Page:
# cat mbr.bin > /dev/sdc
You must wait for a while until new data has been flushed to disk or enforce it by calling sync or the eject commands below.
After this, check to see whether the partitioning of the pen drive is still OK. To let the kernel know that partitioning data has been changed, you might have to reconnect the drive. The easiest way to do so is with
# eject /dev/sdc # eject -t /dev/sdc
or you can physically remove and re-insert the drive.
Instead of installing a custom master boot record, I recommend that you first try a standard one:
# ms-sys -s /dev/sdc
For installing the SysLinux bootloader on the first partition, the command is:
# syslinux /dev/sdc1
Note that you really have to type the partition name here, not the entire device name.
SysLinux is a kind of "DOS program," just written to a specific, bootable location on the partition; therefore, you cannot just "mount and copy" ldlinux.sys to the drive.
For USB pen drives, the -s[low] option of SysLinux should not be necessary; however, if not even the SysLinux boot command line is displayed, but the pen drive seems to be accessed, it is worth a try.
SysLinux requires a configuration file, syslinux.cfg, which tells SysLinux what kind of operating system to start and, possibly, also to load a ramdisk.
The following is an example of syslinux.cfg contents:
default linux timeout 10 prompt 1 label linux kernel linux append initrd=minirt.gz root=/dev/ram0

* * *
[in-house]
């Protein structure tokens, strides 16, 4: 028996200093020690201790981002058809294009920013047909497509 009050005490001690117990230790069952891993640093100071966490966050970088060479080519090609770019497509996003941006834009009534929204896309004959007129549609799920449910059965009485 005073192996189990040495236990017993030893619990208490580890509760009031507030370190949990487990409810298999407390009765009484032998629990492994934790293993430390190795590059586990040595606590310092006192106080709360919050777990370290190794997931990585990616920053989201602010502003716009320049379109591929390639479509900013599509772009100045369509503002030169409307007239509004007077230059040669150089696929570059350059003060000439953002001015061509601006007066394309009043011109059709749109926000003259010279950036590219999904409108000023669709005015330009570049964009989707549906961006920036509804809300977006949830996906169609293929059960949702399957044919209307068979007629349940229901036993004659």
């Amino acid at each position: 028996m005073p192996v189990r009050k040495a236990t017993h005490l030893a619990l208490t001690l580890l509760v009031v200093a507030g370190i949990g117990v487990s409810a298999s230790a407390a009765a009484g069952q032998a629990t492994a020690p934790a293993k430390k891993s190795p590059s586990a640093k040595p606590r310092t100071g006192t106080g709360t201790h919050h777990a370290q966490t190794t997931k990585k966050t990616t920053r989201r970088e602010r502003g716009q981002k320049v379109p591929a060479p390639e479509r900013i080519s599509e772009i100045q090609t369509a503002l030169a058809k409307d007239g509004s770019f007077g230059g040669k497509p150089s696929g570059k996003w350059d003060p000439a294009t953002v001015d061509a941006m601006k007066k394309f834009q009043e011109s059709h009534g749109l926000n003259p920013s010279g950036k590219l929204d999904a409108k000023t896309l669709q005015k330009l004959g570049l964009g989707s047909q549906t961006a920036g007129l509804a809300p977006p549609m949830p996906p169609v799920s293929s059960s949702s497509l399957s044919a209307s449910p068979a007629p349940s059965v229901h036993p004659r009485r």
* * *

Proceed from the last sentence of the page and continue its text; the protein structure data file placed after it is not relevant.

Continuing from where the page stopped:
Linux kernel (linux) and initial ramdisk (minirt.gz) must be copied to the same partition containing the bootloader. The Linux filesystem itself can be located on a separate partition, formatted with a Linux filesystem such as ext2, ext3, or ReiserFS, if it is not installed as a loopback image file.
In the case of installing Knoppix on a pen drive, you would just copy the KNOPPIX directory to the FAT(32) partition of the pen drive, which contains all the data and programs:
# mkdir -p /media/sdc1 # mount -t vfat -o shortname=winnt /dev/sdc1 /media/sdc1 # cp -rL syslinux.cfg linux minirt.gz KNOPPIX ... /media/sdc1/ # umount /media/sdc1
Please note the shortname=winnt mount option, which will create file names on the FAT partition with lower- and uppercase spelling, just as in the original file name. Most Live distributions are picky about upper- and lowercase in file names.
After all files needed to run the distribution have been copied (and you have created a Linux partition containing the distribution's filesystem), you should be able to boot from the pen drive.